As with humans, the outdoors can pose some health hazards for your pet. If you have a short-haired or white dog, make sure to give her sunscreen. According to Wilcox, "Be sure to put it on prior to any extended play time or walks in the direct sun. Many dog parks are out in the open and have full sun, so you want to do your best to keep them from getting sunburned."
So far, Epi-pet is the only FDA compliant dog sunscreen. If you can't find this product, make sure that you carefully research available options, as some are toxic if ingested. "Try to keep your dog indoors during peak sun hours, which prevents both sunburn and heatstroke," Burton says. "Sunscreen can also help protect your dog from sunburn -- as long as it's non-toxic, PABA-free and free of zinc oxide. " Look for sunscreen that has an SPF of more than 15.
...And Creepy Crawlers
Between all of the fleas, ticks, bees, wasps and mosquitoes that live in dog parks, your dog can end up with lots of stings and bites. Burton cautions, "Protecting your pet from bug bites and stings can be a difficult task. There are various mosquito repellents available, but it's important to be aware of the pesticides, as many can be harmful to pets. Herbal mosquito repellent is an option, but its effectiveness is debatable, as it is lacking the dangerous pesticides that are most effective on bugs." But don't worry, you can safeguard your pet from bug bites. Discuss flea and tick prevention options with your vet to learn what's best for your four-legged friend.
Bees and wasps can be trickier. They "often hide in areas with tall, overgrown grass, the same tall grass where Fido is likely to stick his nose and go exploring," says Burton. "Keeping a credit card handy to scrape out a bee stinger (never tweeze or pull, as that will squeeze more venom into the dog) can help after a dog is stung." As Wilcox also warns, "dogs may stir up a bees' nest, so you want to keep your eyes open to see if there are nests around." If you or your dog gets stung numerous times, see your doctor or vet immediately.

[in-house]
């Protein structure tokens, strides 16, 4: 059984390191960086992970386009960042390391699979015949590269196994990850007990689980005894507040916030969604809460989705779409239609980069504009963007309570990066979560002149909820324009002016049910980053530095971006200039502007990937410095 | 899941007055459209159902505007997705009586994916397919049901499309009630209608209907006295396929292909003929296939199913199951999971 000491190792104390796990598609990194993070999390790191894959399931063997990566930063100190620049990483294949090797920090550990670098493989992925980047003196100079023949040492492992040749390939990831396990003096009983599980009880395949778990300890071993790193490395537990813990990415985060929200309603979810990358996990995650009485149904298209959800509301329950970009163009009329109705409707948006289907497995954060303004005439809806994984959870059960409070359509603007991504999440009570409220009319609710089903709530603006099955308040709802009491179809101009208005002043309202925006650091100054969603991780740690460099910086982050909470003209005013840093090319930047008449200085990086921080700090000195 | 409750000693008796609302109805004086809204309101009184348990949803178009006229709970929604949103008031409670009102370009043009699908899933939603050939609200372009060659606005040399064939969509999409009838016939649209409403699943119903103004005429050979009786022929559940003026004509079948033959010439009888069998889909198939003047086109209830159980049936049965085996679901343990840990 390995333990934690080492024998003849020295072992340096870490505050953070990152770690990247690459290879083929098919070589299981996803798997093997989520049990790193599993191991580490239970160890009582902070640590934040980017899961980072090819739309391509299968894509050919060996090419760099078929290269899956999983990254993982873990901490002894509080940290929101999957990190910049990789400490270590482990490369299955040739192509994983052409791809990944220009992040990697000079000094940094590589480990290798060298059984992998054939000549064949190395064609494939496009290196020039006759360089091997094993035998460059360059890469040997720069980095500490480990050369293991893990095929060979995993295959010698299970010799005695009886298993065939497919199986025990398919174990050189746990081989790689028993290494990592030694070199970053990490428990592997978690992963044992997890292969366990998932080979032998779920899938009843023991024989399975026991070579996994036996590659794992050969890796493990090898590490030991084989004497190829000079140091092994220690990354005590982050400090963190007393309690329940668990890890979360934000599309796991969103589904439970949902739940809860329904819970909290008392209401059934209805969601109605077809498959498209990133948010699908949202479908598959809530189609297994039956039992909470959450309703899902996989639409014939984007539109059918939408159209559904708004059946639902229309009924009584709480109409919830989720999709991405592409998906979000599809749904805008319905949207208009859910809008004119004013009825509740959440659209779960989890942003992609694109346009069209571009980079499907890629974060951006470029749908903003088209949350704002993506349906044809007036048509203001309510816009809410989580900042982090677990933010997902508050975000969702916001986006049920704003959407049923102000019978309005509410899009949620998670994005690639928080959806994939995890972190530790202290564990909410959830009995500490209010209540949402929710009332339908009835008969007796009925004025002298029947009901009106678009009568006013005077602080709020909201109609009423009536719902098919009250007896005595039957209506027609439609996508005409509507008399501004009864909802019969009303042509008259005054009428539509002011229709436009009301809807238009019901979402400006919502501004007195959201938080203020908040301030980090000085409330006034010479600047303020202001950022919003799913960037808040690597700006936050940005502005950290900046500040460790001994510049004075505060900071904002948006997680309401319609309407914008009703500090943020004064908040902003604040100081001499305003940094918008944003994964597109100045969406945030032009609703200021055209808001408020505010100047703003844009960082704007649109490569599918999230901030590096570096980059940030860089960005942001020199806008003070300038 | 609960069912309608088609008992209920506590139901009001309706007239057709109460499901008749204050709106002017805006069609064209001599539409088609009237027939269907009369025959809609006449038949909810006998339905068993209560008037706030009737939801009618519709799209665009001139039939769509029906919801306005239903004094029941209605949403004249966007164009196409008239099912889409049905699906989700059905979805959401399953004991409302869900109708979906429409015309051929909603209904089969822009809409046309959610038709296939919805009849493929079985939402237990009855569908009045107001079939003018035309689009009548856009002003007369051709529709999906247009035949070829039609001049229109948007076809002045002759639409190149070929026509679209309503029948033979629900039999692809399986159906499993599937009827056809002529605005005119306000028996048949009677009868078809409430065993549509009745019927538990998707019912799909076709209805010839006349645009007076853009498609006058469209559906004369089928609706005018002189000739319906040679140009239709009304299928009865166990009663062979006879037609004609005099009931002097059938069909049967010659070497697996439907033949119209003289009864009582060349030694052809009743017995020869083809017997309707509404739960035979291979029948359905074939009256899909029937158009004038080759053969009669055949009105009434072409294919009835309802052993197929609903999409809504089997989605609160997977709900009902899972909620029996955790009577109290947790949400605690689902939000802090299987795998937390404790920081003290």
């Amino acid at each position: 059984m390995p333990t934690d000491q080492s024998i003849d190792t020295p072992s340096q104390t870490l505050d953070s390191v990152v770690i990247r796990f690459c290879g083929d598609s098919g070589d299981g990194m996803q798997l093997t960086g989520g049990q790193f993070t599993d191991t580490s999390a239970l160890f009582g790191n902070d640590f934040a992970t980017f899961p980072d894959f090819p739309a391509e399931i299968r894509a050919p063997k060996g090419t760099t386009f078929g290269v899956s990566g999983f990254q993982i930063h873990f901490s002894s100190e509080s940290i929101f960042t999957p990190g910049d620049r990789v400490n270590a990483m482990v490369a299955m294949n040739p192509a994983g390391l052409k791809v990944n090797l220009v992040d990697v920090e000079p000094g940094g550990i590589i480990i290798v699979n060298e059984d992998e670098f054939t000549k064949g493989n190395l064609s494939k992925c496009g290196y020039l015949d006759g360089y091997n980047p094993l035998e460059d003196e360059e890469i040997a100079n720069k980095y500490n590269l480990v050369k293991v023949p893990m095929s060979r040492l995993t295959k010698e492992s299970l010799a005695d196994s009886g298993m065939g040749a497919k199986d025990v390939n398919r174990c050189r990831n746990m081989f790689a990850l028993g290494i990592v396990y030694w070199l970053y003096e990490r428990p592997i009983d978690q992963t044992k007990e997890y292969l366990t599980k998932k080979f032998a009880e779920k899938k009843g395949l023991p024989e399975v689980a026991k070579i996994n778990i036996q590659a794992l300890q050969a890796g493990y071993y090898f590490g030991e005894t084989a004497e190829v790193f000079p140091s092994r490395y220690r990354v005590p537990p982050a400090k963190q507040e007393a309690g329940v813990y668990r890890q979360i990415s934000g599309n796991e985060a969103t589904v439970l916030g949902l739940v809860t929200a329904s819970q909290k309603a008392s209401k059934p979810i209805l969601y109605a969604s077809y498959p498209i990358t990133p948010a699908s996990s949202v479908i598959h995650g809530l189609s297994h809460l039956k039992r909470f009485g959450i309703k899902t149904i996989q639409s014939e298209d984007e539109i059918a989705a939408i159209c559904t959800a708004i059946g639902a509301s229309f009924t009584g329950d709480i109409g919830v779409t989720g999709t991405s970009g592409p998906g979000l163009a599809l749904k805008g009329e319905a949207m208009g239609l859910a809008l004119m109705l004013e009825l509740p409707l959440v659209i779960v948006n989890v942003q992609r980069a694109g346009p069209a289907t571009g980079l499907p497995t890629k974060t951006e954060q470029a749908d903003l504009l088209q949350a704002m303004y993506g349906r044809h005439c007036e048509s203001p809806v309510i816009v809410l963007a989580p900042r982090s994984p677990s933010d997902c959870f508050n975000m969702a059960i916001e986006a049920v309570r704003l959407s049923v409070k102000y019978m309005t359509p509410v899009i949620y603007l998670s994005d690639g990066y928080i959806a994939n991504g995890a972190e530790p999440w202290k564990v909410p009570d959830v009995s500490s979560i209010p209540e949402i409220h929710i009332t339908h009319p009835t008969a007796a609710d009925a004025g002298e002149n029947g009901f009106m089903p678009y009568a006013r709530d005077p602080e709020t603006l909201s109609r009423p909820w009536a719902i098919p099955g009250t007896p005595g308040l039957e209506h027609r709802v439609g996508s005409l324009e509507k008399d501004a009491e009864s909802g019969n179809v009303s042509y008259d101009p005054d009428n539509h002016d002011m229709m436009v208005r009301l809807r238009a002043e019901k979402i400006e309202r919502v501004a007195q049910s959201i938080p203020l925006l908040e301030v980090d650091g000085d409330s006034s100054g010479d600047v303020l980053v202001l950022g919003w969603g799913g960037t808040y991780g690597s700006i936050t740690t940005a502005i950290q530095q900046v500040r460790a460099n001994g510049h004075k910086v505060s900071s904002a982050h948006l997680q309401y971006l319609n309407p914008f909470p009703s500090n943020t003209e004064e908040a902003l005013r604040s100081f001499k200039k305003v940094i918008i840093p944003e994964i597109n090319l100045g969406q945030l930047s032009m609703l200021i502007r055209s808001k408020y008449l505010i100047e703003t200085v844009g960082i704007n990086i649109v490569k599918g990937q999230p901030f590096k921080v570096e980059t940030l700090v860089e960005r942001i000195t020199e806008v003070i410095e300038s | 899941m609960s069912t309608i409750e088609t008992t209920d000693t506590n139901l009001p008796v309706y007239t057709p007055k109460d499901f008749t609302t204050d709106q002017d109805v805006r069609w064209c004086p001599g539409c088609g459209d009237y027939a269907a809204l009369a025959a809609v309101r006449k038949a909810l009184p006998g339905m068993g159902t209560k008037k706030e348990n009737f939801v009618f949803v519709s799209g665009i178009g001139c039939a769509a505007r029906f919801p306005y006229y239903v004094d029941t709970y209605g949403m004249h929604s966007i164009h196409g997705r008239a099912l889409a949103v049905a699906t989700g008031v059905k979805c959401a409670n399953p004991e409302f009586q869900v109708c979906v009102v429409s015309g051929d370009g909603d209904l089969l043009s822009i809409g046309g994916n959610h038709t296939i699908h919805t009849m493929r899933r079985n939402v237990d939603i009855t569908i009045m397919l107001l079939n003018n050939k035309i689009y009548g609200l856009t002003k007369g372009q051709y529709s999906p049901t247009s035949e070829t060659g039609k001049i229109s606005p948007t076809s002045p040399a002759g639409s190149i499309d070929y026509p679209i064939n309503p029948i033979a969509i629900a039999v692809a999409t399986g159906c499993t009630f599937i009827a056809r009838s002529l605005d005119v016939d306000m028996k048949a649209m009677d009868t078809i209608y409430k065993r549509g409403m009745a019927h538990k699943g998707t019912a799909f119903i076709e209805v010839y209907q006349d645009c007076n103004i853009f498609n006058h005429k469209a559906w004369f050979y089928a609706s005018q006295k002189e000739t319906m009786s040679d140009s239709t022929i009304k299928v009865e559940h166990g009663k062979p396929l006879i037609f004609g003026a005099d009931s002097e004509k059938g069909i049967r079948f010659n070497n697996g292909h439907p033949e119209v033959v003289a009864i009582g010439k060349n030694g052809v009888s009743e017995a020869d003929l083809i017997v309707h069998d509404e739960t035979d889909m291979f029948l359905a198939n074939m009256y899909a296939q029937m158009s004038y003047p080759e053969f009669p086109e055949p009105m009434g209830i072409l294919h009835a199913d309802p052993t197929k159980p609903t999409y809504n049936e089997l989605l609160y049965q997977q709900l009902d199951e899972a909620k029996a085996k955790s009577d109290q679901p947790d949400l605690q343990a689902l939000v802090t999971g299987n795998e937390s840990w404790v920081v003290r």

Even if your dog is not normally aggressive, there is always the chance that she may bite another dog or a person. Overstimulation may cause a dog to play nip, or it may induce stress so he feels threatened. If your dog does bite, Boutelle says, "Take responsibility, exchange information, offer to pay any medical expenses, and follow up." She also recommends paying attention to your dog's body language and behavior. "If your dog is actively avoiding other dogs at the park, that's a sign that they may not be enjoying it. Be aware of any sign of your dog is showing an eagerness to exit the park. Don't force fun on a dog, let them choose their own fun," says Boutelle.
Last but not least, always clean up after your dog. Be sure to bring pick-up bags and always have enough on hand to be prepared. It's everyone's responsibility to keep the park clean!
Regardless of the season, it is fun to go play with your dog. Exploring different dog parks can keep you both you and your pup fit and healthy, and it's a great way to expend excess energy. So pack up your leash, a canteen with some water, a bowl and some clean-up bags and head down to the park!
Alaina Brandenburger is a freelance writer living in Denver, Colorado. Her work can be found here.